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Early childhood education: Economy and pedagogy in a perfect combination?
Linnaeus University, Faculty of Social Sciences, Department of Education. (Studies in Curriculum, Teaching and Evaluation (SITE))ORCID iD: 0000-0001-5554-6041
2016 (English)In: Abstract book. Social Justice, Equality and Solidarity in Education. NERA 2016, 44th Congress of the Nordic Educational Research Association, Helsinki, 9-11 March, 2016, 2016, 225-226 p.Conference paper, Oral presentation with published abstract (Other academic)
Abstract [en]

Research aim: The aim of this paper is to critically explore the discourse of Early Childhood Education and Care (ECEC) in European transnational policy documents and its potential implications for the Swedish (and Nordic) pre-school development. The point of departure for this study is one of the EU benchmarks in the Strategic Framework for Education and Training 2020 (ET 2020), with the purpose of collecting quantitative information for comparative analysis: “At least 95 % of children between the age of four and the age for starting compulsory primary education should participate in early childhood education”. The underlying assumption is that ECEC is “the essential foundation for successful lifelong learning, social integration, personal development and later employability” (European Commission 2011). In what ways do these economic and social expectations form a transnational policy discourse of ECEC? How can the Swedish Curriculum for the Preschool Lpfö 98 Revised 2010 be categorised in relation to curriculum typology, and what are the convergences and divergences in relation to European transnational policy? In the paper the Curriculum for Preschool is discussed in relation to Nordic welfare societies and curricula traditions.

Theoretical framework: Drawing on Nancy Fraser’s theory of ‘politics of need interpretation’ in Western welfare-state societies, the focus shifts from needs to discourses about needs (Fraser, 1989). According to Fraser, the politics of need interpretation ‘tend to be nested, connected to one another in ramified chains of “in-order-to” relations’ (Fraser, 1989). When the needs are enclaved and depoliticized into the official-economic arena, the result will be limitations in the chains of in-order-to relations for interpreting people’s needs. The official-economic institutions are, according to Fraser, the most important depoliticized enclaves, in which interpretations of needs must be exceeded in order to become ‘political’ in a discourse sense; that is, to become runaway needs. The Curriculum for Preschool is analysed as a field of tension between official-economic needs and Nordic preschool traditions within a framework of curriculum typology (Kelly 2009).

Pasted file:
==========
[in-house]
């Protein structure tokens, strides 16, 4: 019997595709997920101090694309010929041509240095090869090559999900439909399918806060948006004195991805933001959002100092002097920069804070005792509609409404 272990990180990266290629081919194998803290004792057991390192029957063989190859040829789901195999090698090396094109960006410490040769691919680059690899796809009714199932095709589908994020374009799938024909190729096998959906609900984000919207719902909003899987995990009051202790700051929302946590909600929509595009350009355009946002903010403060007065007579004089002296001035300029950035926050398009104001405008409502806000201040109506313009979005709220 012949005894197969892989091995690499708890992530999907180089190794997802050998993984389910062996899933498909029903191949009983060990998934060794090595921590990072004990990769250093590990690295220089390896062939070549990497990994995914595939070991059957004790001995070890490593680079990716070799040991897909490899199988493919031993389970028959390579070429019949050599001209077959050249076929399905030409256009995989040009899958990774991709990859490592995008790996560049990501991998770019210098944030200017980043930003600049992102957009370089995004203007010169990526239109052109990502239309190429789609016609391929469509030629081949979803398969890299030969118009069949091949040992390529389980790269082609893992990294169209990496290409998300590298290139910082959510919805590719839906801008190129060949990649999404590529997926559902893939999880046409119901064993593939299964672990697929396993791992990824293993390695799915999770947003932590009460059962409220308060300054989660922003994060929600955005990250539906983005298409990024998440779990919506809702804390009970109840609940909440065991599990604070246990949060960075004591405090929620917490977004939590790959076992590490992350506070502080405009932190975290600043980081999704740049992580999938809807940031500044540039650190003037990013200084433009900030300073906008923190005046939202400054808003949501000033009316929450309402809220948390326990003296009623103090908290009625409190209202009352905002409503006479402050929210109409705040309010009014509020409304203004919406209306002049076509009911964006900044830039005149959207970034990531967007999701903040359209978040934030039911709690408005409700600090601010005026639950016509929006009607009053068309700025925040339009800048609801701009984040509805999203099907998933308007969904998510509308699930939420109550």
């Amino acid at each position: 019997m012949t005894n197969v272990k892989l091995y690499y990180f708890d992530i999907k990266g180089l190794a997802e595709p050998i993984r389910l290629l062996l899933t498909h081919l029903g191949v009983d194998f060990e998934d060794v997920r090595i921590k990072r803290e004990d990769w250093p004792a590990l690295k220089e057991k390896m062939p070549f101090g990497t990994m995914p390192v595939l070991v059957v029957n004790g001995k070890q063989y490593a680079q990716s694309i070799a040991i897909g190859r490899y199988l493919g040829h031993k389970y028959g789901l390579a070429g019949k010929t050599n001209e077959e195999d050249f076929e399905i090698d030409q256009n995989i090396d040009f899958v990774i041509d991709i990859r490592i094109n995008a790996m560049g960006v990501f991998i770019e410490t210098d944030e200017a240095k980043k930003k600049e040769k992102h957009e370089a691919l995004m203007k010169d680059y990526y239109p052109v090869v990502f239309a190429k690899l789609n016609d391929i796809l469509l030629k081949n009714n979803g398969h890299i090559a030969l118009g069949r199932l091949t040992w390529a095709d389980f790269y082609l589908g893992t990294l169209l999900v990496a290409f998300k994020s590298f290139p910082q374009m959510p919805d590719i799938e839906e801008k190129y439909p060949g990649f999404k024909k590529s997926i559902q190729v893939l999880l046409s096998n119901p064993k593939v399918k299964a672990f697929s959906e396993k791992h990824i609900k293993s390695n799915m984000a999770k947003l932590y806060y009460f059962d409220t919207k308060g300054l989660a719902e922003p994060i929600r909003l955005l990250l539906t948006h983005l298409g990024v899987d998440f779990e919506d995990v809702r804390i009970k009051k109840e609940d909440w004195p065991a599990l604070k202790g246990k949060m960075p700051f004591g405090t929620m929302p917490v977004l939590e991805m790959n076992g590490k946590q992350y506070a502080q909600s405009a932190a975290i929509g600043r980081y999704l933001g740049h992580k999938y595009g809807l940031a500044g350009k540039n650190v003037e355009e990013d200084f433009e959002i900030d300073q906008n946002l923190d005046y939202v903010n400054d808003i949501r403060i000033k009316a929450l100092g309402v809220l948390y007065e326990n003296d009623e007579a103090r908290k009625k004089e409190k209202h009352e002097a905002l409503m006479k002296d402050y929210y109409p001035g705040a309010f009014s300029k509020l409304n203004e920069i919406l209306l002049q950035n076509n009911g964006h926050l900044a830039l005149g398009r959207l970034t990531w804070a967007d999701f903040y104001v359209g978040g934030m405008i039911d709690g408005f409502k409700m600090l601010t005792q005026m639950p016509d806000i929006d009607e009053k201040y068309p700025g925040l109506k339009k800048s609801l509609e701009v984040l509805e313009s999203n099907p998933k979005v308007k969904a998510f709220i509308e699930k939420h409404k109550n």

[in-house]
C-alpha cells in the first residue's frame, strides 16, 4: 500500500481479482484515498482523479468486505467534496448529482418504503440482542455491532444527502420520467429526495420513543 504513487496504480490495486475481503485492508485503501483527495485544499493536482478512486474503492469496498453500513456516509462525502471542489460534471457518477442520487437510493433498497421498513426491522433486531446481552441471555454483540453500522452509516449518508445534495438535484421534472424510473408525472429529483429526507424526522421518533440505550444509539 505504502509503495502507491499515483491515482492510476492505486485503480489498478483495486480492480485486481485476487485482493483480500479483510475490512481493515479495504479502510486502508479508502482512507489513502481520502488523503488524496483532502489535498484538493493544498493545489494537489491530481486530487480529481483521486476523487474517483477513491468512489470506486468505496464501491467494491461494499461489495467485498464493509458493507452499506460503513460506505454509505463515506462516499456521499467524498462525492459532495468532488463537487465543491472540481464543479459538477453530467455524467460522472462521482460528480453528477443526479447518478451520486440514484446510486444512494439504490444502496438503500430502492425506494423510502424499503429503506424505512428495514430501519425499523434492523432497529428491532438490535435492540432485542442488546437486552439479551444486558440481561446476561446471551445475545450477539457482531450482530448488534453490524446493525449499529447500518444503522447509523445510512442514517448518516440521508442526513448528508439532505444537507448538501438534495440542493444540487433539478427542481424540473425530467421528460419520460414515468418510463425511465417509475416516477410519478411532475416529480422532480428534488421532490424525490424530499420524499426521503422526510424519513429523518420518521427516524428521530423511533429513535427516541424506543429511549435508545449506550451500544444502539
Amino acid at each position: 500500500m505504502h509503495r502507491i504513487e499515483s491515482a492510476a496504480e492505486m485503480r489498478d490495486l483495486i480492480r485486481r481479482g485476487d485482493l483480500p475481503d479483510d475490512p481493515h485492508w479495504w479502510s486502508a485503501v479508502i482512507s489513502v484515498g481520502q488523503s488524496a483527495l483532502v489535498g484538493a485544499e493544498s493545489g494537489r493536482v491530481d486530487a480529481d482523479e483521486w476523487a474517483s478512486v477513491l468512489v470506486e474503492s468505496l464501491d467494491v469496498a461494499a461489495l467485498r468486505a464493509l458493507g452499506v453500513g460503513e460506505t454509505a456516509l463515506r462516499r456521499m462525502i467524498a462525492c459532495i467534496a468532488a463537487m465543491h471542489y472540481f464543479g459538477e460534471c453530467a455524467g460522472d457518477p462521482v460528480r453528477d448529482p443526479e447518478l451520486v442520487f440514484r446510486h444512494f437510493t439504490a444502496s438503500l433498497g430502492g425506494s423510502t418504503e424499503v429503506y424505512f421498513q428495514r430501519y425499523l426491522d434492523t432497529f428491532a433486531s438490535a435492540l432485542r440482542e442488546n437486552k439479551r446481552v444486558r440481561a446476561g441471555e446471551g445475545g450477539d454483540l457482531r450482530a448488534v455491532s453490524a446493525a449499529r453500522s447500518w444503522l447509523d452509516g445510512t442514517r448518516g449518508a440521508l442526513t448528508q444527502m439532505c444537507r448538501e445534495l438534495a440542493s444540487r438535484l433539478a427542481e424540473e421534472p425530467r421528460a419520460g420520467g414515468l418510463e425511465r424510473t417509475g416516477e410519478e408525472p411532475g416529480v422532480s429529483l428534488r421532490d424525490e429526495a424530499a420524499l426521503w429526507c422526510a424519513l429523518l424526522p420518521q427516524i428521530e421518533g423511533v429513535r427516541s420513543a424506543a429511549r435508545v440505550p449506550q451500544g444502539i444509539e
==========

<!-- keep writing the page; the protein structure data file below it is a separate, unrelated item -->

Expected conclusions: In the transnational policy arena, the pattern of in-order-to chain is clear: in order to increase the share of students in tertiary education there is a need for more students with an exam from upper secondary school; for reaching that goal, there is a need to decrease the share of early school leavers; for making that to happen there is an increased need for students to meet the requirements of compulsory school; and for that purpose, there is a need for a broad participation in ECEC, which is the last link in the chain. On a national level, a language of child's needs has largely been replaced by a language of learning (Biesta 2005). The emphasis on lifelong learning rests heavily on ECEC, with a curriculum as process and development in a mix of competencies and knowledge.

Place, publisher, year, edition, pages
2016. 225-226 p.
National Category
Pedagogy
Research subject
Pedagogics and Educational Sciences, Pedagogics
Identifiers
URN: urn:nbn:se:lnu:diva-51833OAI: oai:DiVA.org:lnu-51833DiVA: diva2:916101
Conference
NERA 2016, 44th Congress of the Nordic Educational Research Association, Helsinki, 9-11 March
Available from: 2016-03-31 Created: 2016-03-31 Last updated: 2016-04-26Bibliographically approved

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